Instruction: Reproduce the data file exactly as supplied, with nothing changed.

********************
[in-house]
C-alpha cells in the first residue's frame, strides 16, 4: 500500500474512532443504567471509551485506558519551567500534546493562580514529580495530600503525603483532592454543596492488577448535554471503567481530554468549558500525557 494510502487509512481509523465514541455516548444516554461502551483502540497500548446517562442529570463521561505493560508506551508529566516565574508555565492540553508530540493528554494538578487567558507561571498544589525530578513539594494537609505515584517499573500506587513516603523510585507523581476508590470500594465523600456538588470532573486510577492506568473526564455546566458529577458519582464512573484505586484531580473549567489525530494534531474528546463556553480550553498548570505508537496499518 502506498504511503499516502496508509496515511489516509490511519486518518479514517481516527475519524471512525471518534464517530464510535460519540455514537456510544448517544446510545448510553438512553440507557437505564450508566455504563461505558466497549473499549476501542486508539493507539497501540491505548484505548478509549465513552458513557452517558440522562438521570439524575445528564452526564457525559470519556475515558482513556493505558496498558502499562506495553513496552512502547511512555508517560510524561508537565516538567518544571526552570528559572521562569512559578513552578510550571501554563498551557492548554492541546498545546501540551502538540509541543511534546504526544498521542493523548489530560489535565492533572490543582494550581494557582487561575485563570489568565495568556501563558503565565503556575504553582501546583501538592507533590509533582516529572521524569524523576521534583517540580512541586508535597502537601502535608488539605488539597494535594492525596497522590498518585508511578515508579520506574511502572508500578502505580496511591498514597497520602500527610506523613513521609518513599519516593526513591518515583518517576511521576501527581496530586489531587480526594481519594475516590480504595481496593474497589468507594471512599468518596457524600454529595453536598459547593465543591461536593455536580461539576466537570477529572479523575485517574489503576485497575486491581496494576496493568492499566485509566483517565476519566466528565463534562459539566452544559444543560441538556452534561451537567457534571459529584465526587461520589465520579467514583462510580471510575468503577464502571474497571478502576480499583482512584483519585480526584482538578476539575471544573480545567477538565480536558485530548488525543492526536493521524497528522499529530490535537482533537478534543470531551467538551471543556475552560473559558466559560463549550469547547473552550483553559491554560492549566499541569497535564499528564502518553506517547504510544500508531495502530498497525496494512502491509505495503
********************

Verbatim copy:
[in-house]
C-alpha cells in the first residue's frame, strides 16, 4: 500500500474512532443504567471509551485506558519551567500534546493562580514529580495530600503525603483532592454543596492488577448535554471503567481530554468549558500525557 494510502487509512481509523465514541455516548444516554461502551483502540497500548446517562442529570463521561505493560508506551508529566516565574508555565492540553508530540493528554494538578487567558507561571498544589525530578513539594494537609505515584517499573500506587513516603523510585507523581476508590470500594465523600456538588470532573486510577492506568473526564455546566458529577458519582464512573484505586484531580473549567489525530494534531474528546463556553480550553498548570505508537496499518 502506498504511503499516502496508509496515511489516509490511519486518518479514517481516527475519524471512525471518534464517530464510535460519540455514537456510544448517544446510545448510553438512553440507557437505564450508566455504563461505558466497549473499549476501542486508539493507539497501540491505548484505548478509549465513552458513557452517558440522562438521570439524575445528564452526564457525559470519556475515558482513556493505558496498558502499562506495553513496552512502547511512555508517560510524561508537565516538567518544571526552570528559572521562569512559578513552578510550571501554563498551557492548554492541546498545546501540551502538540509541543511534546504526544498521542493523548489530560489535565492533572490543582494550581494557582487561575485563570489568565495568556501563558503565565503556575504553582501546583501538592507533590509533582516529572521524569524523576521534583517540580512541586508535597502537601502535608488539605488539597494535594492525596497522590498518585508511578515508579520506574511502572508500578502505580496511591498514597497520602500527610506523613513521609518513599519516593526513591518515583518517576511521576501527581496530586489531587480526594481519594475516590480504595481496593474497589468507594471512599468518596457524600454529595453536598459547593465543591461536593455536580461539576466537570477529572479523575485517574489503576485497575486491581496494576496493568492499566485509566483517565476519566466528565463534562459539566452544559444543560441538556452534561451537567457534571459529584465526587461520589465520579467514583462510580471510575468503577464502571474497571478502576480499583482512584483519585480526584482538578476539575471544573480545567477538565480536558485530548488525543492526536493521524497528522499529530490535537482533537478534543470531551467538551471543556475552560473559558466559560463549550469547547473552550483553559491554560492549566499541569497535564499528564502518553506517547504510544500508531495502530498497525496494512502491509505495503